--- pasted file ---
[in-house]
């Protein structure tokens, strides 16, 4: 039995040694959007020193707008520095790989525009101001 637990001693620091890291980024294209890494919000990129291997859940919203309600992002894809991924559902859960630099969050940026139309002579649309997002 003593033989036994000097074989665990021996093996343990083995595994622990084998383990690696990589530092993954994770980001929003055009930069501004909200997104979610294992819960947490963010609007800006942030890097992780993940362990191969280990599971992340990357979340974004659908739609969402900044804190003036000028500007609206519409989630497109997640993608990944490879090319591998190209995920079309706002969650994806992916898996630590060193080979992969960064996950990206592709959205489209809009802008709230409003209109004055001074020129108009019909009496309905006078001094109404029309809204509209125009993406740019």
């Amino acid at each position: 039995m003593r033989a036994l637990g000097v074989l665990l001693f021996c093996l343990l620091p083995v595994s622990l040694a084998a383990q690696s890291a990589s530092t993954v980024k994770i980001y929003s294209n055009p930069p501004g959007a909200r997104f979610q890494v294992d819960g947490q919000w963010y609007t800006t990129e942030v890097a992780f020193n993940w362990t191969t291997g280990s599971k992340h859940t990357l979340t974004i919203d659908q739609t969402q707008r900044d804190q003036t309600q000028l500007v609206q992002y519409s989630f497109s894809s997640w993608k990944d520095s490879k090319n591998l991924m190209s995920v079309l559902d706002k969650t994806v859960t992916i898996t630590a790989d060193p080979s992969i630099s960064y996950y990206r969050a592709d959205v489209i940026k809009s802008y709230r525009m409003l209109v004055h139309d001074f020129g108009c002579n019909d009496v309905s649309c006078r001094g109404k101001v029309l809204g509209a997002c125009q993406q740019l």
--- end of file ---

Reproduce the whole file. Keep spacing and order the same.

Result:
[in-house]
């Protein structure tokens, strides 16, 4: 039995040694959007020193707008520095790989525009101001 637990001693620091890291980024294209890494919000990129291997859940919203309600992002894809991924559902859960630099969050940026139309002579649309997002 003593033989036994000097074989665990021996093996343990083995595994622990084998383990690696990589530092993954994770980001929003055009930069501004909200997104979610294992819960947490963010609007800006942030890097992780993940362990191969280990599971992340990357979340974004659908739609969402900044804190003036000028500007609206519409989630497109997640993608990944490879090319591998190209995920079309706002969650994806992916898996630590060193080979992969960064996950990206592709959205489209809009802008709230409003209109004055001074020129108009019909009496309905006078001094109404029309809204509209125009993406740019």
């Amino acid at each position: 039995m003593r033989a036994l637990g000097v074989l665990l001693f021996c093996l343990l620091p083995v595994s622990l040694a084998a383990q690696s890291a990589s530092t993954v980024k994770i980001y929003s294209n055009p930069p501004g959007a909200r997104f979610q890494v294992d819960g947490q919000w963010y609007t800006t990129e942030v890097a992780f020193n993940w362990t191969t291997g280990s599971k992340h859940t990357l979340t974004i919203d659908q739609t969402q707008r900044d804190q003036t309600q000028l500007v609206q992002y519409s989630f497109s894809s997640w993608k990944d520095s490879k090319n591998l991924m190209s995920v079309l559902d706002k969650t994806v859960t992916i898996t630590a790989d060193p080979s992969i630099s960064y996950y990206r969050a592709d959205v489209i940026k809009s802008y709230r525009m409003l209109v004055h139309d001074f020129g108009c002579n019909d009496v309905s649309c006078r001094g109404k101001v029309l809204g509209a997002c125009q993406q740019l």